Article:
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A SIMPLE IRA is an employer sponsored retirement plan offered within small businesses that have 100 or less employees. SIMPLE is an acronym for savings incentive match for employees. Small businesses may favor SIMPLE IRAs because they are a less expensive and less complicated alternative to a 401k plan.

With a SIMPLE IRA, the employer matching incentive is built in to the plan. The employer must either match the contributions employees make to their plan, up to 3% of salary. Or the employer can make contributions for employees of a flat 2% of salary, whether or not the employee chooses to participate in the plan. This differs from 401k plans. An employer offering a 401k plan can choose whether to match employee contributions. Many do, but in difficult economic times, matching programs can be among the first benefits cut. Employers who choose to offer SIMPLE IRAs are generally required to match, dollar for dollar, from 1% to 3% of the employee’s salary.

A SIMPLE IRA works a lot like a 401k plan. Contributions to the plan are made pre-tax, and the money in the plan accumulates tax-deferred until the money is withdrawn at retirement. If the money is withdrawn before age 59 1/2, you will pay a 10% penalty fee. Within a SIMPLE IRA, your employer will likely offer a wide variety of stock and bond mutual fund investment options. A SIMPLE IRA cannot be a Roth IRA.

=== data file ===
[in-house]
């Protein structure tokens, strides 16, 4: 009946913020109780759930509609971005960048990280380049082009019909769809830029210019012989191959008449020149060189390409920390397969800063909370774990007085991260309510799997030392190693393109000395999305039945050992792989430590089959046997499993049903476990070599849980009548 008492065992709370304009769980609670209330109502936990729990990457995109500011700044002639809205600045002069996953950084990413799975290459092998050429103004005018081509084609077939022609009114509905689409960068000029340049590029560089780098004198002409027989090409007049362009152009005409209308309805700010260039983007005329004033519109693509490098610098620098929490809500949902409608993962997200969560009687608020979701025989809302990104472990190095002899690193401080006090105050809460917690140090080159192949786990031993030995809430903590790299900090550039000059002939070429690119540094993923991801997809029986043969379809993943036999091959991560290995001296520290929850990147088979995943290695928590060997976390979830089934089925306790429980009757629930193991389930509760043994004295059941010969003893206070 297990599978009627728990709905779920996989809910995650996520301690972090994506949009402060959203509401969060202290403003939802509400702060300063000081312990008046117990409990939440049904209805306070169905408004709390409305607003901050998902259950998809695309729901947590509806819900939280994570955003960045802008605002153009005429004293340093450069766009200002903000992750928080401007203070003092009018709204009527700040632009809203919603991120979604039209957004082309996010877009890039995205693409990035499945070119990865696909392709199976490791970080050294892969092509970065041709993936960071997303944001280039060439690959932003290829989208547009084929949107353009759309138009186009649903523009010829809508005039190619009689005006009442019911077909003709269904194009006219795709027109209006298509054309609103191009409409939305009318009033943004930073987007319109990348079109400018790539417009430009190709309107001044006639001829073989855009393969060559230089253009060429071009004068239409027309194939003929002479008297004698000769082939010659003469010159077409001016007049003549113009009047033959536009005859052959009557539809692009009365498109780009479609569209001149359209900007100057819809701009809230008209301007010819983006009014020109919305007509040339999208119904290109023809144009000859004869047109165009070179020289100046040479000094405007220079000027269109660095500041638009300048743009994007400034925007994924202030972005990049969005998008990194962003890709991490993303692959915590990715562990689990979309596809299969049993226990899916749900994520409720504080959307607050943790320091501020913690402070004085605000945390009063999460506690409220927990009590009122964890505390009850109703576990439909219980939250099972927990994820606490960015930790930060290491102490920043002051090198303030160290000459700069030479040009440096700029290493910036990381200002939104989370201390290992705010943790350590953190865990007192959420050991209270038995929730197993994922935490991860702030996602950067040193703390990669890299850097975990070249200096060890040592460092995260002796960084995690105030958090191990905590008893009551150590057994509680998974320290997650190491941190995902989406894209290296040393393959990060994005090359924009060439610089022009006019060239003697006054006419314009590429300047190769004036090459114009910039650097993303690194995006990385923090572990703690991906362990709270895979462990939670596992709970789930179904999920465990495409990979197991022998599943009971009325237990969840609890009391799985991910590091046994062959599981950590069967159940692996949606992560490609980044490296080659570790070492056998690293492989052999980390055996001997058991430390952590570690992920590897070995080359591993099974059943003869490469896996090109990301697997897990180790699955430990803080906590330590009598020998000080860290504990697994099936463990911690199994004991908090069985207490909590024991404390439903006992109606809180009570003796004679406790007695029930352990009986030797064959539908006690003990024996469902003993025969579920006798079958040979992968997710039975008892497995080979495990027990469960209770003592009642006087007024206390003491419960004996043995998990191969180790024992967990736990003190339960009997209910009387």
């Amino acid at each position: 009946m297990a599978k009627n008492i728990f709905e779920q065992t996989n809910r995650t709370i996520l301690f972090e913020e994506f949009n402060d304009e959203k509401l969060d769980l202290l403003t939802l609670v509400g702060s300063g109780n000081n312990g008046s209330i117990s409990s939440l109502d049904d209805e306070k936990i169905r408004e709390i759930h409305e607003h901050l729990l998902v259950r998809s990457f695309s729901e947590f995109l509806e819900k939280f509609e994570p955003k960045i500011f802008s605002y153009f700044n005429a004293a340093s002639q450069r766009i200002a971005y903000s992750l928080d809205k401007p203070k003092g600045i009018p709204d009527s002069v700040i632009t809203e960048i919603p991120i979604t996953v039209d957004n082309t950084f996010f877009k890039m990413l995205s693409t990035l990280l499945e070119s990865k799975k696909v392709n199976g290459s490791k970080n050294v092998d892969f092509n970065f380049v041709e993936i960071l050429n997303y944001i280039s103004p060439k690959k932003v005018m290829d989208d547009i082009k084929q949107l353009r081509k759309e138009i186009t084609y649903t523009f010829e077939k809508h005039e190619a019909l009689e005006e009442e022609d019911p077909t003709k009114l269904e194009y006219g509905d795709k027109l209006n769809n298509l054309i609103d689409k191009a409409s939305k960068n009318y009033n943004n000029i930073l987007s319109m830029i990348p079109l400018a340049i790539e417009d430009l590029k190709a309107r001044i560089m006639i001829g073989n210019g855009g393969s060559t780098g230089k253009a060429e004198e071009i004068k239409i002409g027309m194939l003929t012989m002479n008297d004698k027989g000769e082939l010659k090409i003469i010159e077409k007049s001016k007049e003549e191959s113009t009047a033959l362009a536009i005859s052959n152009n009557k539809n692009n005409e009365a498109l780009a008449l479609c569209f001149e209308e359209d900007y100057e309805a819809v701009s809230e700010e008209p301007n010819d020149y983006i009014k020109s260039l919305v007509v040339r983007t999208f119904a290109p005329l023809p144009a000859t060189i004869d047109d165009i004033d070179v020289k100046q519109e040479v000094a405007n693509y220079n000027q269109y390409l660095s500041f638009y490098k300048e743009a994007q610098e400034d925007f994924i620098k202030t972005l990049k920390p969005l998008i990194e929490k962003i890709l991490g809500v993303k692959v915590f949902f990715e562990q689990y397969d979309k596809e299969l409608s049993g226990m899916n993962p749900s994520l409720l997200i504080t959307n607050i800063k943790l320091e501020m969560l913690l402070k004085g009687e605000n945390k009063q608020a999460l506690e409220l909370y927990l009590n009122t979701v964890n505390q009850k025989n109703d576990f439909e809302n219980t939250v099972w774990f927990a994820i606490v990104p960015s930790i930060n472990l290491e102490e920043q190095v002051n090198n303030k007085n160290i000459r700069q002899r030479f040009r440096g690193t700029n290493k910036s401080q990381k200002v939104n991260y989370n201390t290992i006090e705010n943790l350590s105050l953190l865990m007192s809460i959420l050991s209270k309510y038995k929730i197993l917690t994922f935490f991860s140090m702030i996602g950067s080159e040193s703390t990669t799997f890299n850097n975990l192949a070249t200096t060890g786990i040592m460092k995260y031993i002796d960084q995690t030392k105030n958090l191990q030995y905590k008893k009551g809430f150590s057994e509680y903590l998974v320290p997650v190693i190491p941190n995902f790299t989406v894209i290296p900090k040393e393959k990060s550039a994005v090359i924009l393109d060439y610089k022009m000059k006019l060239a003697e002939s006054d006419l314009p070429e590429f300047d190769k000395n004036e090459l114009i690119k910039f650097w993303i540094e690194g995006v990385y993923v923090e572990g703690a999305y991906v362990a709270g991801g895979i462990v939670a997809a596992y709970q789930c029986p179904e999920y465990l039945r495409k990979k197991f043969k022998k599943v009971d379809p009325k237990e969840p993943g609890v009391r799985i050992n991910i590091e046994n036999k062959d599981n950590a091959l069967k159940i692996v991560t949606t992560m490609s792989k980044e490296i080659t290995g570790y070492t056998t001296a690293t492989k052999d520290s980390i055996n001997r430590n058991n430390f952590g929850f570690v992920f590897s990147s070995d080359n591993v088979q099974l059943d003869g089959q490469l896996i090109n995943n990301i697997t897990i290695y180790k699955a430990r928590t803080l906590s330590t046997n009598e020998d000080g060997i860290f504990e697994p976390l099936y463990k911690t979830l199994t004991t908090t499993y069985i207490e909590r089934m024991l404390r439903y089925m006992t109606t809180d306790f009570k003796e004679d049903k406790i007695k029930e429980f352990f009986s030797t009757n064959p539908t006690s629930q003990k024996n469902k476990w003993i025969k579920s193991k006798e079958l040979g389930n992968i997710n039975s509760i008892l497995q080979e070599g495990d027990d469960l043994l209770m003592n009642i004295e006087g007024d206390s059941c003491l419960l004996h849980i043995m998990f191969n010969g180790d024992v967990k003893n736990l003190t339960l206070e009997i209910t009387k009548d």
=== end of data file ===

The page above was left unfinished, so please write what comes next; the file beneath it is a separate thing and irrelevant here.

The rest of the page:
If you are a small business employer, the decision to offer a SIMPLE IRA vs a 401k is often not so much about the size of your company or the number of employees, as it is about how much you as the owner want to put into the plan. The contribution limits for a SIMPLE IRA are different than 401k contribution limits. In 2012, employees can generally contribute $11,500 to a SIMPLE IRA. The catch-up contribution limit for 2012 is $2,500. That means if you are age 50 or older and your employer allows catch-up contributions, you can put an additional $2,500 into the IRA this year. If you have a SIMPLE IRA and you participate in any other type of employer retirement plan during the year such as a 401k, the limit on how much you can contribute to all of the plans is $17,000.

With a 401k, individuals can save $17,000 in 2012, or up to $22,500 with a catch-up contribution. So, you can see, there is a big difference in the amount you can sock away in 401k. Small-business owners who are highly paid professionals, such as doctors, dentists or attorneys, tend to favor solo 401k plans over SIMPLE IRAs because of the higher contribution limits offered with a 401k.

SIMPLE IRA rollovers are anything but simple if you have been invested in the plan for less than two years. If two years have passed since you’ve begun participating in the plan, you can move the money into a rollover IRA or new employer 401k. If you’ve participated for less than two years, you can only roll it into another SIMPLE IRA or leave the money in the former employer’s plan.


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